It’s impossible to come away from a Camille O Sullivan show without being a tiny bit in love. That’s just a given, as I saw on Saturday night with the audience in Dolans Warehouse. This lady is smart, sassy, funny, talented and, yep, sexy.
What’s not to like?
I hate people as talented as Camille O Sullivan. I really do. It annoys me to the point of gnawing my kneecaps that such people exist, the kind of folk who simply decide to excel at whatever they choose. Let’s see now, what will I pick to be great at?
I hate that, on behalf of the rest of us drab, lumpen masses who manage to be half-good at something boring and obscure, but as Camille works her charming, mid-European magic on us, my rage evaporates and I buy into the project just like everyone else, especially since it comes with a twist. Or should I say, it comes with a twist on me.
You see, and this arises from my own ignorance, I was expecting an evening of songs in the Jacques Brel style, full of drama and theatre, and I was only half wrong. There was theatre, there was drama and there was Brel. But there was also a good root around the other kings of modern music, from Nick Cave through Tom Waits, on to Dylan and even a little Cohen. There was torch singing, there was raw old-style blues and there was a surprising amount of clowning around.
I like that. I like rubber donkey-heads and dissonant toy piano playing.
Most of all, I like Camille’s powerful, clear voice and commitment to living the moment. She inhabits the Port of Amsterdam in a way I’ve never experienced, and it can’t be easy for a professional musician to perform a song the way Camille presented this one. Shaky, slightly off-key, unaccompanied, the performer becomes the pathetic, hardened Amsterdam prostitute singing in some filthy quayside hovel.
Camille puts life into Josh Groban’s Galileo. The song tends towards the saccharine and often gives me hives but Camille makes it real, just as, in his own way, the unique Jack L used to do, in a very different manner. Jack and Camille are not a million miles apart in their approach to music, which is why I feel little familiar frissons as I listen to this show. Camille treats us to a resounding, syncopated rendition of Tom Waits’s All The World is Green, surprises us us through Hurt, Trent Reznor’s heart-tearingly honest Nine-Inch Nails anthem, and seduces us on into Nick Cave’s Ship Song.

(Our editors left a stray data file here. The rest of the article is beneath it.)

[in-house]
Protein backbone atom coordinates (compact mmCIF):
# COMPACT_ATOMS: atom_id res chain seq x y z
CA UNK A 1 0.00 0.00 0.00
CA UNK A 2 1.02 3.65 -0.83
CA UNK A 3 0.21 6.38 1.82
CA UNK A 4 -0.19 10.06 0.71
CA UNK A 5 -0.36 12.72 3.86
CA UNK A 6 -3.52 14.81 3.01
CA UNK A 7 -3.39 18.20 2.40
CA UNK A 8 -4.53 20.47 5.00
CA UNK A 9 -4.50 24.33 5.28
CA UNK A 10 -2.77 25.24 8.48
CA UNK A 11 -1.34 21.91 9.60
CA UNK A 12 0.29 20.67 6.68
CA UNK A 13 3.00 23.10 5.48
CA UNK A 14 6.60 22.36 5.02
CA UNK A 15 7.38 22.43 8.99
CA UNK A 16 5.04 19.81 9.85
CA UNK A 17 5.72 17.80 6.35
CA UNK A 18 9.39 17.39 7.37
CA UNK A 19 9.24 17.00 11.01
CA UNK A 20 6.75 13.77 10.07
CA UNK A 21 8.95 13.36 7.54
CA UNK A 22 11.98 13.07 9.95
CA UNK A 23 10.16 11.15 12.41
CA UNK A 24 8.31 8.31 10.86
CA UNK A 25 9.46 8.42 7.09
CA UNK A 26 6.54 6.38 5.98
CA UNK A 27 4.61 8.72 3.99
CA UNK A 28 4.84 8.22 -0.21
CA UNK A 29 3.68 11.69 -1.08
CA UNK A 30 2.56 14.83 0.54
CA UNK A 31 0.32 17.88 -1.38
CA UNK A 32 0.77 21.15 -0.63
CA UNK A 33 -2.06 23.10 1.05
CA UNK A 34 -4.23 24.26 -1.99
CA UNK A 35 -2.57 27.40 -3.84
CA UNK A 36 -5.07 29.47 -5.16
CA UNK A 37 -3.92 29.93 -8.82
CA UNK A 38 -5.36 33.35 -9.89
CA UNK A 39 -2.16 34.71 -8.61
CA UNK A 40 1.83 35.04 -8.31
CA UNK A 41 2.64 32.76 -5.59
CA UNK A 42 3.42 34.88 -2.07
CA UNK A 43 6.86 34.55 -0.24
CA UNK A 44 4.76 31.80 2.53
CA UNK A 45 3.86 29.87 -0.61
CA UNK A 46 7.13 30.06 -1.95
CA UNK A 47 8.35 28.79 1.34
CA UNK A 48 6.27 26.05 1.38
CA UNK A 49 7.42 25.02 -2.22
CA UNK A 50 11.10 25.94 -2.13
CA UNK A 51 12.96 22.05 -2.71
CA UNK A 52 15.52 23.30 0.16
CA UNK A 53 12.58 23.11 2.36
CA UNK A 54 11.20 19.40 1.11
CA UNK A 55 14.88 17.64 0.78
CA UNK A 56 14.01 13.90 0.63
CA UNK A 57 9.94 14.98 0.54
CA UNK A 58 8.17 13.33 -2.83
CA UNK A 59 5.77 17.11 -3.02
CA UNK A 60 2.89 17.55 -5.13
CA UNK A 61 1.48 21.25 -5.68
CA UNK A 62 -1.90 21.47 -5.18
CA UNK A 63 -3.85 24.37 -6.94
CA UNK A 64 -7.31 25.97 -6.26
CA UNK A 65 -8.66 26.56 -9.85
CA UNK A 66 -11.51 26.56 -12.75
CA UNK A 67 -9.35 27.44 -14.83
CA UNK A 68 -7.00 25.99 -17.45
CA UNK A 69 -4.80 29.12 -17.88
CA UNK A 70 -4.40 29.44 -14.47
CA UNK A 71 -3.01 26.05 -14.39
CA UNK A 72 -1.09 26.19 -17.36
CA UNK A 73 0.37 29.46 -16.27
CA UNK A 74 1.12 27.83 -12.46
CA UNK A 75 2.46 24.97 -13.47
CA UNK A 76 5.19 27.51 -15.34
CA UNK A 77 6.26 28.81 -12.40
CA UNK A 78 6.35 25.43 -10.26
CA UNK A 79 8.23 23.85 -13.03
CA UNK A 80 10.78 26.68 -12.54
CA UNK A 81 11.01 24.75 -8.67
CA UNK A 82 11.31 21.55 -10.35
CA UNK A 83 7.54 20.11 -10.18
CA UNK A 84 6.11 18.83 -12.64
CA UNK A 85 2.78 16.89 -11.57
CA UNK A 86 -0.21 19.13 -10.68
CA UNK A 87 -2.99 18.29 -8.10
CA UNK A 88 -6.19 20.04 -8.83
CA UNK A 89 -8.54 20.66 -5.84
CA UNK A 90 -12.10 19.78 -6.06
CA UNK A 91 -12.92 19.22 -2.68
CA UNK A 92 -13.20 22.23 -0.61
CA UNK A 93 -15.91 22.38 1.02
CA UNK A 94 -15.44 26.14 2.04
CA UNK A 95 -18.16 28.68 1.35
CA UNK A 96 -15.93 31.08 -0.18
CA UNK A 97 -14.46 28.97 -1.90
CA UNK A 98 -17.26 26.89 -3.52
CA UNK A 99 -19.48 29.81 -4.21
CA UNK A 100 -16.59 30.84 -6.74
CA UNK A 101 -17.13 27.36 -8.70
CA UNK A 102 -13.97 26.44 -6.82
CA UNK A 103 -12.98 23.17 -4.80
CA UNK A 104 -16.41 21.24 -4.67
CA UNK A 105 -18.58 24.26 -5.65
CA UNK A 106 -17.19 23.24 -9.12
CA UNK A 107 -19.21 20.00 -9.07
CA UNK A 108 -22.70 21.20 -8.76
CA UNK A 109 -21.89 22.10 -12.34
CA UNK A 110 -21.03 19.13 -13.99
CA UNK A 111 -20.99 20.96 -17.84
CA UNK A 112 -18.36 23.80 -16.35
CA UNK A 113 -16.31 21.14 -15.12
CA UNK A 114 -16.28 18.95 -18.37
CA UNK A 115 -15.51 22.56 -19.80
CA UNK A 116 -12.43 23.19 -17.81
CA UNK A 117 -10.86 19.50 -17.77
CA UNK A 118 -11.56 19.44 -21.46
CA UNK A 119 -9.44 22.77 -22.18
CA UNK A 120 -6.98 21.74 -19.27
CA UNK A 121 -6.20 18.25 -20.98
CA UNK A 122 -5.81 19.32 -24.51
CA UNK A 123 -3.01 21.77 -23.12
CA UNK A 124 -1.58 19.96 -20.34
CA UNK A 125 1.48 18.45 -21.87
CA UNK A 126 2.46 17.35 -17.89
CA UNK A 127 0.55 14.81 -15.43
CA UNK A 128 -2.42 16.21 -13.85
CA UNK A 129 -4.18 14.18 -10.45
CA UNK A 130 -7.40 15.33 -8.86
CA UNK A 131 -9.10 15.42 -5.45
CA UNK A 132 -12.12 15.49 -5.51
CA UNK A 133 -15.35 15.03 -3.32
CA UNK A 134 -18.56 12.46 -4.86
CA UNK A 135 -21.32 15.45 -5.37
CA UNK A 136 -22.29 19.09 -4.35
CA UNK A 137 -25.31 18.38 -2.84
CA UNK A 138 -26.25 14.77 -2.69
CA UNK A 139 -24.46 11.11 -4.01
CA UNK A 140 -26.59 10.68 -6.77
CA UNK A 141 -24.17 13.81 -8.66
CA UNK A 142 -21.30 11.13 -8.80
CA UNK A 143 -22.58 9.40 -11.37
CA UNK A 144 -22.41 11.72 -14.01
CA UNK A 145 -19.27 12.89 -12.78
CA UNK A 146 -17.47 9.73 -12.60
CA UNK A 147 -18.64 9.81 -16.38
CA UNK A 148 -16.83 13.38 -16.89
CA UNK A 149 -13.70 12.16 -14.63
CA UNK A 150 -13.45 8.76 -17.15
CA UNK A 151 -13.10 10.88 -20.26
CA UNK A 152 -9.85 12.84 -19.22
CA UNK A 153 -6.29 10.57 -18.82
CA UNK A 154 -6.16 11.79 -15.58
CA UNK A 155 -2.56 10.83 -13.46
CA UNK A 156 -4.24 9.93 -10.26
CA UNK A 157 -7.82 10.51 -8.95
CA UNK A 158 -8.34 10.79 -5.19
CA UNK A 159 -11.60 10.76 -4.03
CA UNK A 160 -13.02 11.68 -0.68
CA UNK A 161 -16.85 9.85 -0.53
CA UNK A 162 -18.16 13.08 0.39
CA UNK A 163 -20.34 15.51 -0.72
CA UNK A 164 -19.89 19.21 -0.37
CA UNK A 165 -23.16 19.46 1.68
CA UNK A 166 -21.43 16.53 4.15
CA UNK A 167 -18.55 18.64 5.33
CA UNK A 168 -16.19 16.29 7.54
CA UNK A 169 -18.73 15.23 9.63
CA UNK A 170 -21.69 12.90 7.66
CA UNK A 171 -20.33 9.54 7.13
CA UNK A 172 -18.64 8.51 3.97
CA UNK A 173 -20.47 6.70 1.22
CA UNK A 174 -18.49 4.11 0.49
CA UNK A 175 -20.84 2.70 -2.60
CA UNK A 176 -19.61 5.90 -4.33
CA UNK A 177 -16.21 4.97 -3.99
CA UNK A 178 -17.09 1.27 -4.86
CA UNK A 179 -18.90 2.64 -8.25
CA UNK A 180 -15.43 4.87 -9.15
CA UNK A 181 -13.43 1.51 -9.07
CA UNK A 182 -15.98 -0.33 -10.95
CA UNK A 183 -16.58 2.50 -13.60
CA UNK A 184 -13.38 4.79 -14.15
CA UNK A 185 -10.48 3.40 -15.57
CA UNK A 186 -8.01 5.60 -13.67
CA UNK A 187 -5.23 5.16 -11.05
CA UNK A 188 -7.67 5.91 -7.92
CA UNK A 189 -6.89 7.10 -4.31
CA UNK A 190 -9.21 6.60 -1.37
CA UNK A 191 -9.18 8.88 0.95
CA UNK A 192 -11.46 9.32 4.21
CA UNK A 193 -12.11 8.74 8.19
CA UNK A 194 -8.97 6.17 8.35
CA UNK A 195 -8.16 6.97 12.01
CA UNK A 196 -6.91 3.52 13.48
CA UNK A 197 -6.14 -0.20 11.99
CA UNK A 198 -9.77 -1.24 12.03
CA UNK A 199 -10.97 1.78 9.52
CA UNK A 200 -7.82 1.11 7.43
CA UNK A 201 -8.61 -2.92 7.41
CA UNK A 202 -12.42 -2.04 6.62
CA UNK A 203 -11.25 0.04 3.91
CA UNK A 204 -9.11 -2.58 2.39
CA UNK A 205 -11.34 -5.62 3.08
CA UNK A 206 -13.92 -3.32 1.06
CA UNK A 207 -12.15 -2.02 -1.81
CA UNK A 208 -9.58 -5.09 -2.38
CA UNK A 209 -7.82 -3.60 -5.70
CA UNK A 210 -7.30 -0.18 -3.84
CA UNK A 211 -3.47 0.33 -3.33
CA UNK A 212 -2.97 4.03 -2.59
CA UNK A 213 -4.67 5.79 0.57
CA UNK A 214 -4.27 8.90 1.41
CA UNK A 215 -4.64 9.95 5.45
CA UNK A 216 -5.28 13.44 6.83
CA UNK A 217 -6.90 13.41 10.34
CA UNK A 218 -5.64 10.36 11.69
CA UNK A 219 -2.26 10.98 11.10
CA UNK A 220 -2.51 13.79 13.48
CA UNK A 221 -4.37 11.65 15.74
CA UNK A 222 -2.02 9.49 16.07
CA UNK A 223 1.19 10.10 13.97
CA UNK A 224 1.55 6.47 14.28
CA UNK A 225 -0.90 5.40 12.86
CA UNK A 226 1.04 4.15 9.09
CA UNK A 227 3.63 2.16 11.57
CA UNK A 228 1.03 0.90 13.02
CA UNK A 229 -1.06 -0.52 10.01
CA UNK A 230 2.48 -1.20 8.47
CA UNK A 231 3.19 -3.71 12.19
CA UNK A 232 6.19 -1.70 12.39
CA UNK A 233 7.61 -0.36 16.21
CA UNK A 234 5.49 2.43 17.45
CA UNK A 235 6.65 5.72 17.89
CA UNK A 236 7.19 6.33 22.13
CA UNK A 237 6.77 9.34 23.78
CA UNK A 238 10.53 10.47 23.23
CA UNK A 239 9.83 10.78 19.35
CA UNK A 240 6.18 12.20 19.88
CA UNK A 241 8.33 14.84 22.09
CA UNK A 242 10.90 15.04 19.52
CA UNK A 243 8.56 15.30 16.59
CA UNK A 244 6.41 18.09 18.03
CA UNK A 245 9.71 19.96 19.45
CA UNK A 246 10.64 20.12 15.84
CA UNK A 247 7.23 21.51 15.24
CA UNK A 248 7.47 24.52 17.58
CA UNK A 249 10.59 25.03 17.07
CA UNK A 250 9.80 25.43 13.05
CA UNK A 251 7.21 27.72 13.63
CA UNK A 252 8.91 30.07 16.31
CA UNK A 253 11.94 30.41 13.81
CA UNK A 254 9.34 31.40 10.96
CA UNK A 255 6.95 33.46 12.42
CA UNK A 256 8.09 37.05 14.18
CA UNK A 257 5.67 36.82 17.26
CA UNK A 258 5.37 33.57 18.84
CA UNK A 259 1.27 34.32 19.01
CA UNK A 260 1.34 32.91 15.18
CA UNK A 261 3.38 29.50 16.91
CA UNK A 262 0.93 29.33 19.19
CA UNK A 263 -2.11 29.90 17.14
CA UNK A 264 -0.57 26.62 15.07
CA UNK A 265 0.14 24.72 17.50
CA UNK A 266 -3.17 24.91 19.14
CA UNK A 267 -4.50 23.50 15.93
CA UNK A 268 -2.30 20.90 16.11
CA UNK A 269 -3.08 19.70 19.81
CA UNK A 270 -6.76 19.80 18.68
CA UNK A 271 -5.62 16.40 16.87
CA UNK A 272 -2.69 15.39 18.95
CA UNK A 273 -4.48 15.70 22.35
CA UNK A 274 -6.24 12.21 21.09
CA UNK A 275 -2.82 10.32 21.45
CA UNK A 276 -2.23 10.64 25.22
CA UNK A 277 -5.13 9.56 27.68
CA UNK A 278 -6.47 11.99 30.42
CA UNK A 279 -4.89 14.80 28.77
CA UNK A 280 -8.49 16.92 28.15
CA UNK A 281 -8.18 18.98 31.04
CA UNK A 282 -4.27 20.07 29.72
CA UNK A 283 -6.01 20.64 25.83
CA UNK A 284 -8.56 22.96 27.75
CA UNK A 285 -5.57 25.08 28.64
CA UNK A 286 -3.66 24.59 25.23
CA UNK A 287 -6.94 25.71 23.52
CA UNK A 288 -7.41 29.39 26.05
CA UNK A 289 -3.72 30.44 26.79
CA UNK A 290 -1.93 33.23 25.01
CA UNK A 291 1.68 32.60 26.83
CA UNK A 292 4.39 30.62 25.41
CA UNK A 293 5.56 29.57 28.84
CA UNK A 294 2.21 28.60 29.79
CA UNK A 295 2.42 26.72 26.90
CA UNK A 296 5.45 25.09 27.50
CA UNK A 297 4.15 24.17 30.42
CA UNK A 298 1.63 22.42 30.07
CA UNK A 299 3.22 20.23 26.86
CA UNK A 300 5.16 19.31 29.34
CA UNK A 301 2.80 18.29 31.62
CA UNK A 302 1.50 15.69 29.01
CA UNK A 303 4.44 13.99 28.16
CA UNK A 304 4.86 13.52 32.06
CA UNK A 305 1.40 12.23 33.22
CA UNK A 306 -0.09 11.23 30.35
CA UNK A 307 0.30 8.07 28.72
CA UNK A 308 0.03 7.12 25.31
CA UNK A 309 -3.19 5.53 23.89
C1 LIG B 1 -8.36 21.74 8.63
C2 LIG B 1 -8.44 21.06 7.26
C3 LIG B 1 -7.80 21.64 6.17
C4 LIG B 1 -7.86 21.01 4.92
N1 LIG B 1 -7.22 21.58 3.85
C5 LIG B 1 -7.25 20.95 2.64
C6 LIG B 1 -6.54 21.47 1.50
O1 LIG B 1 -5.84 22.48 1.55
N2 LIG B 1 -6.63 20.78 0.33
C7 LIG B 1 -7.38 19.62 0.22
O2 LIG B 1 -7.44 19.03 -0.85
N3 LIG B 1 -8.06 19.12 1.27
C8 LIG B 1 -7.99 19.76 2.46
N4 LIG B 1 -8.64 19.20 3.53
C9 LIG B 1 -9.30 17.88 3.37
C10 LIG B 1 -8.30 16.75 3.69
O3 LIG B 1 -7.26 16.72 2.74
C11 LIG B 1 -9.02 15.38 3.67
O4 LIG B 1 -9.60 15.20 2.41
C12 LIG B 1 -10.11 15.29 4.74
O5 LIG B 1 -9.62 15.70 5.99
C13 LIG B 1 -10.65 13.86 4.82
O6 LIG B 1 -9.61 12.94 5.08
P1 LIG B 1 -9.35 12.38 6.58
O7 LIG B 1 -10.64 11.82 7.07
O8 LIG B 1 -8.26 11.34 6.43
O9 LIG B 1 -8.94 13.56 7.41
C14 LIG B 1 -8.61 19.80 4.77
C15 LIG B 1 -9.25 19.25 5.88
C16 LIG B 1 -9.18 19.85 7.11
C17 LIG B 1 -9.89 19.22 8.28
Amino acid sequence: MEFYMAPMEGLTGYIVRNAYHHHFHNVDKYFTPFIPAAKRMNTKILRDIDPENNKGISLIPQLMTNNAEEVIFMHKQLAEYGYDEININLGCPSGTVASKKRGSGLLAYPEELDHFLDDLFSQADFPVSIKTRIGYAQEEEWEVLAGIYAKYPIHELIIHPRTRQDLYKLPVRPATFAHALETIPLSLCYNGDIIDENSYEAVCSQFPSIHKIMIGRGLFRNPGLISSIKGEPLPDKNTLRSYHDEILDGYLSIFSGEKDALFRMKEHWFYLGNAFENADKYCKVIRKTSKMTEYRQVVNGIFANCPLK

What’s this all about? This is Weimar. This is mittel-europa. This is the sort of decadent, bawdy, double-meaning cabaret we longed for all our lives, fine musicianship with a wink and a leer, before the deluge overtakes all of us, but what does it all mean?
The clue, I think, might lie in Cave’s astounding Mercy Seat, not covered by Camille in this show, or on the new album, but nevertheless performed by her elsewhere and with good reason. This is a dark song, but beautifully constructed. A short story in musical verse and something very much in tune with the notion of the current tour: to inhabit tense, condensed little stories for a little musical while.
Because I love this song so much, why not have a quick listen here? Johnny Cash also covered it on the American recordings and so the pattern becomes more clear as the evening goes on.
Why do I say the pattern becomes clear? Because the Brel influence is always there, and so is the Cave influence. Tom Waits has never made a secret of his indebtedness and the show ends with Cohen’s Anthem, which is likewise no accident. Brel feeds into Waits and to Cohen. Cave has always proclaimed how much Lenny meant to him, growing up in rural Warracknabeal (population 2490). His sister Julie had a Cohen album, turning the the entire family into avant garde freaks in the public mind and young Nicholas never looked back.
Meanwhile, Johnny Cash was covering not only The Mercy Seat on American, but also Hurt.
It’s all of a piece but I’m not going to do spoilers here. There’s lots more besides in this fine show, and I wish I had enough time to describe everything, but I don’t. All I can do is leave you with a few inadequate words and a few scratchy pictures.
Go along and support Camille. You will not regret this.